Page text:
Today marks the official unveiling of the annual Boston Harborfest leading up to Independence Day, and the kickoff comes at noon on City Hall Plaza featuring appearances by Mayor Menino and . . . the Allstonians? We didn't know they were still active, but if they're still playing their mid-'90s Harvard-Ave-and-beyond ska-punk classic "B Train to Allston," we'll be there. It's free; call (617) 227-1886. Also today, Keith Lockhart warms up the Boston Pops with "An American Salute" at Symphony Hall, 301 Massachusetts Avenue in Boston, at 8 p.m.; tickets are $18 to $67. The Pops' freebies at the Hatch Shell on the Charles River Esplanade commence on Thursday at 8; call (617) 266-1200.


If the lines to The Hulk seem too daunting or you just can't see paying nine bucks to watch a comic book get made into a movie, you might be interested in this free screening of Sam Raimi's Spider-Man (2002) -- wow, already? -- at the Boston Public Library. Tobey Maguire plays a nerdy high-schooler who develops extraordinary powers after a genetically enhanced mutant spider bites him. Willem Dafoe emotes as the deranged Green Goblin, and Kirsten Dunst gets rescued a lot. The BPL is at 700 Boylston Street in Copley Square, and the screening starts at 6 p.m.; call (617) 859-2217.

[back to top]



Born in the smoky basement confines of Cambridge's Lizard Lounge, Club d'Elf tonight goes way uptown -- all the way to the Museum of Fine Arts for the MFA's summer Concerts in the Courtyard Series. Joining this "live dub-world-trance" group along with d'Elf main man Mike "Micro Vard" Rivard and drummer Erik Kerr will be guitarist Dave Tronzo (seen a couple of week's back at the Lizard with Steven Bernstein's Spanish Fly), percussionist Brahim Frigbane, and special guest John Medeski. Rivard and the hyperkinetic keyboardist from Medeski Martin & Wood are perfect counterparts, with one foot in Sun Ra outtaspace jazz music and the other in funk. So it should be quite a night. That's in the MFA's Calderwood Courtyard, 465 Huntington Avenue, at 7:30 p.m. Tickets are $24, or $20 for students; call (617) 369-3770.


As the Independence Day weekend approaches, filmland turns its attention to politics. Arnold Schwarzenegger begins his unofficial California gubernatorial campaign with the release of Terminator 3: Rise of the Machines; in what may be a preview of extravagant campaign promises, he's back as the lethal cyborg from the future determined to save the savior of mankind from the machine empire. Nick Stahl, Kristanna Loken, and Claire Danes also star; Jonathan Mostow (U-571) directs. A more liberal political position is taken in Legally Blonde 2: Red, White & Blonde, where Reese Witherspoon's perky-in-pink spitfire, now armed with a law degree, heads to Washington to fight for animal rights. Bob Newhart and Luke Wilson help out; Charles Herman-Wurmfeld (Kissing Jessica Stein) directs. We don't know whether Brad Pitt and Catherine Zeta-Jones have political aspirations, but they do get to speak out in the DreamWorks animated adventure Sinbad: Legend of the Seven Seas, where the familiar tale of the Arabian Nights sailor gets juiced up with some Greek mythology. And the politics are all sexual in François Ozon's Swimming Pool as an elegant mystery writer tangles with her publisher's horny teenage daughter at a country retreat.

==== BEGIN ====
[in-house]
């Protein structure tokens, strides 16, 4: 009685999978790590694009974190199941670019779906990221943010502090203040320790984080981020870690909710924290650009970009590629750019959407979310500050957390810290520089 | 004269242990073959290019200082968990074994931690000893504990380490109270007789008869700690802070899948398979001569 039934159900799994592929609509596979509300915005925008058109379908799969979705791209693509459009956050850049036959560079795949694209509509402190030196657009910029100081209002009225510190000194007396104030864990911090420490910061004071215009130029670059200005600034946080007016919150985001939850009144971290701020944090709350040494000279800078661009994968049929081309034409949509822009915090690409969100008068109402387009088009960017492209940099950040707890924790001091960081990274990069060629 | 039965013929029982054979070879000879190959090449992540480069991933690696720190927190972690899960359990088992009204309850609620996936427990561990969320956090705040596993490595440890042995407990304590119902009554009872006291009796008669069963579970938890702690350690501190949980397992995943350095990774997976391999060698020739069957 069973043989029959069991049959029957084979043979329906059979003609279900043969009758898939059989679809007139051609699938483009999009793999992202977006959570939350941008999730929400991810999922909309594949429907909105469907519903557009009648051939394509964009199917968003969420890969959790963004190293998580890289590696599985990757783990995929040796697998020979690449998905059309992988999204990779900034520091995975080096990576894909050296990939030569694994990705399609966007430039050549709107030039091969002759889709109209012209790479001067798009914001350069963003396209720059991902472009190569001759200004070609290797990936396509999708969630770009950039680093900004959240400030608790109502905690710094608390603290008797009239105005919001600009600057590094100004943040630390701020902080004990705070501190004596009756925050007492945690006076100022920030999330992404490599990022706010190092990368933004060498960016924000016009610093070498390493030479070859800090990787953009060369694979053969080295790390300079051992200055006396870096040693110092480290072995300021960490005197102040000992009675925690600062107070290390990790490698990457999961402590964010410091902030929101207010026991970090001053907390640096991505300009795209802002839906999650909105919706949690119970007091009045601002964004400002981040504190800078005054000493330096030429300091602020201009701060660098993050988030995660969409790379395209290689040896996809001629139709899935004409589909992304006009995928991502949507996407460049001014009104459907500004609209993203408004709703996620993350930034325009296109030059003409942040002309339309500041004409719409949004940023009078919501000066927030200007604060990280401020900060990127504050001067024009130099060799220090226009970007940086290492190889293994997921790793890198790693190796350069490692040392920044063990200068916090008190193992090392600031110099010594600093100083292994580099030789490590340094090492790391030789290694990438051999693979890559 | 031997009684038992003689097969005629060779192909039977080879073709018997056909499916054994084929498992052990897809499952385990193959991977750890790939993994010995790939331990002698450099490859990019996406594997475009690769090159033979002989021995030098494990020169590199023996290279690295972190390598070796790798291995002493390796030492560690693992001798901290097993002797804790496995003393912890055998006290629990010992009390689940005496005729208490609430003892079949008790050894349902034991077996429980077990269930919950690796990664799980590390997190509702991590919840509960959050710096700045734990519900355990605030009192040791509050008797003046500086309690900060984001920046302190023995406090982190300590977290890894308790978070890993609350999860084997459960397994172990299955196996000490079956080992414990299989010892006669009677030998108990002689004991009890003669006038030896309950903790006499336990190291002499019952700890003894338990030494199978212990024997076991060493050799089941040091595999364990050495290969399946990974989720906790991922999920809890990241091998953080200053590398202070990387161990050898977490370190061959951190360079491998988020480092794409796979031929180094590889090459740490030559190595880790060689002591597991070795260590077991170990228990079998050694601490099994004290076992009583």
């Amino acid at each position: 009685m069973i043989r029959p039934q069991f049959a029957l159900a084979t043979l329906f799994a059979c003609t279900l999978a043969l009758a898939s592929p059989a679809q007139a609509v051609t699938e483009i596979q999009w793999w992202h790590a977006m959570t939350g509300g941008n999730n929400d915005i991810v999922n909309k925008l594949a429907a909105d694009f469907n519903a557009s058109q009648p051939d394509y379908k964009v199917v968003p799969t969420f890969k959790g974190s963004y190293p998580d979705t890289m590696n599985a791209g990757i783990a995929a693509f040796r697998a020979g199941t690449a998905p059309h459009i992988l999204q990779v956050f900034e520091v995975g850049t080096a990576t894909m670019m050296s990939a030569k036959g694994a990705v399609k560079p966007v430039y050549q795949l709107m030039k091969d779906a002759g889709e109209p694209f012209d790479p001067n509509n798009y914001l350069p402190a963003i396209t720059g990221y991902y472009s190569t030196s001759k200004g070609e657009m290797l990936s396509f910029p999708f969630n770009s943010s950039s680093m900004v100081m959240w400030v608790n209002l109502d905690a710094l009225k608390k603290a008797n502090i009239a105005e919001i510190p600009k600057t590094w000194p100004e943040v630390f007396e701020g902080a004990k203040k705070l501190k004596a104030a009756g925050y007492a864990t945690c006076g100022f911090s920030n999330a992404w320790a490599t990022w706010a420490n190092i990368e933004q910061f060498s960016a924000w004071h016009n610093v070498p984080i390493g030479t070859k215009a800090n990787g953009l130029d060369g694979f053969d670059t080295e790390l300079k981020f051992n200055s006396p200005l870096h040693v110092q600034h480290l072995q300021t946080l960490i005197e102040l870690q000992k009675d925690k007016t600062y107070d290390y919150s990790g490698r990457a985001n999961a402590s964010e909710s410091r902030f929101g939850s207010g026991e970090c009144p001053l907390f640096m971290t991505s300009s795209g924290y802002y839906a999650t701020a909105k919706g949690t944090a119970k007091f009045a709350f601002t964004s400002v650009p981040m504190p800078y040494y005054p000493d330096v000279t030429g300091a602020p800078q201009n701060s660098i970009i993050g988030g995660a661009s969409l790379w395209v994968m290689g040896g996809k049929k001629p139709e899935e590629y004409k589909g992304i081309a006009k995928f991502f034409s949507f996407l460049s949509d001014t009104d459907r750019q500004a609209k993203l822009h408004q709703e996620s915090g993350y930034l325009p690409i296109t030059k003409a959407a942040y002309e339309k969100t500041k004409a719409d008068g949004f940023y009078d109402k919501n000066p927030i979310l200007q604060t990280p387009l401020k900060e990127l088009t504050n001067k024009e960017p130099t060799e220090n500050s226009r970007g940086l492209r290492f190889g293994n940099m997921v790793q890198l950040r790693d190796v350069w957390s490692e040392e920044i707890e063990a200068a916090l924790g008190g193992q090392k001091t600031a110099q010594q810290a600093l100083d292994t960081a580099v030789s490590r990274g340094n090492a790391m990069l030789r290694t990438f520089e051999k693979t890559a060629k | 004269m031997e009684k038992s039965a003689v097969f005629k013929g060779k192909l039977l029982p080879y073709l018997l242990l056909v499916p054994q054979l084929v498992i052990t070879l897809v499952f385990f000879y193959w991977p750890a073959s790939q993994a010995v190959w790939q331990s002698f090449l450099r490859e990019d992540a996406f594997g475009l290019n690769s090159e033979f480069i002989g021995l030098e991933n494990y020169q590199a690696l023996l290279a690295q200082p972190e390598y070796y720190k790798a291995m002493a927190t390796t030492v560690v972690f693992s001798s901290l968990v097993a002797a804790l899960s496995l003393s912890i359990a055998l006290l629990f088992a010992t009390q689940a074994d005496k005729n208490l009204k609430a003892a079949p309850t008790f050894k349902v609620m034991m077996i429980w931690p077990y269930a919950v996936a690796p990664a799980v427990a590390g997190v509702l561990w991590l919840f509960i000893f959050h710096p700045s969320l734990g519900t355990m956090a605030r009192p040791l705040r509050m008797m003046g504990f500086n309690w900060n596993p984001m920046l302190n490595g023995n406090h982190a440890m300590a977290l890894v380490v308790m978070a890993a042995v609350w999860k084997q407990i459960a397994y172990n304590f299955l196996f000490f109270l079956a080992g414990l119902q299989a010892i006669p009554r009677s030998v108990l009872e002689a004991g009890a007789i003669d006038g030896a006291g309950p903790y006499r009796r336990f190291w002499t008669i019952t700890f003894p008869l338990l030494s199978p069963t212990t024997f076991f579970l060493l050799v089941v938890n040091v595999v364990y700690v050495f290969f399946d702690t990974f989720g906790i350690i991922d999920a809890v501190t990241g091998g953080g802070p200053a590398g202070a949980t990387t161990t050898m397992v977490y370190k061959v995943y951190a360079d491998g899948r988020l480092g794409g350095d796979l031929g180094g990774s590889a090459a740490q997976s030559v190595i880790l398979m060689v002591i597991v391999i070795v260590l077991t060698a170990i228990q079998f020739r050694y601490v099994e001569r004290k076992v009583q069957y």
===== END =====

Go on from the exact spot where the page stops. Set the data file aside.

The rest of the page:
[back to top]



What possible common ground could Smokey Hormel, the eclectic guitarist behind latter-day Beck and Tom Waits discs, find with Miho Satori, the singer for the Japanese cut-and-paste pop duo Cibo Matto? Would you believe . . . Brazilian jazz from the '60s? Well, it figures, sort of: bossa nova has been creeping into Beck's work since Mutations, and the tropicália of Os Mutantes is a natural touchstone for Cibo's deconstructions. Brought together by a shared love of the Brazilian guitarist and composer Baden Powell, Smokey & Miho took shape last year as a sultry jazz duo, and they'll make their local debut tonight at T.T. the Bear's Place, 10 Brookline Street in Central Square; call (617) 492-BEAR.


Call CJ Chenier the official keeper of the flame, since his daddy, Clifton Chenier, pretty much invented zydeco -- that mix of Louisiana Creole accordion dance music and contemporary R&B -- back in the '50s. Tonight CJ makes one of his regular visits to Johnny D's, 17 Holland Street in Somerville's Davis Square; call (617) 776-2004.


Americans have a rosy concept of childhood, to judge from the vapid movies made for and about them by Hollywood. The French have a darker point of view, as can be seen in today's Harvard Film Archive pairing of Gallic masterpieces about innocence and war. In René Clément's 1952 Jeux interdits/Forbidden Games, six-year-old Brigitte Fossey plays a young girl orphaned during the Nazi invasion who devises her own private rituals to cope with the death and destruction. It screens at 7 p.m. Somewhat older and less innocent is Pierre Blaise as the teenage protagonist of Louis Malle's 1973 Lacombe Lucien; rebuffed by the Resistance, he starts collaborating with the Nazis. That one's at 9 p.m. The HFA is in the Carpenter Center, 24 Quincy Street in Harvard Square; call (617) 495-4700.
[back to top]

Back to the Events table of contents.

home | feedback | about the phoenix | find the phoenix | advertising info | privacy policy | the masthead | work for us

 © 2003 Phoenix Media Communications Group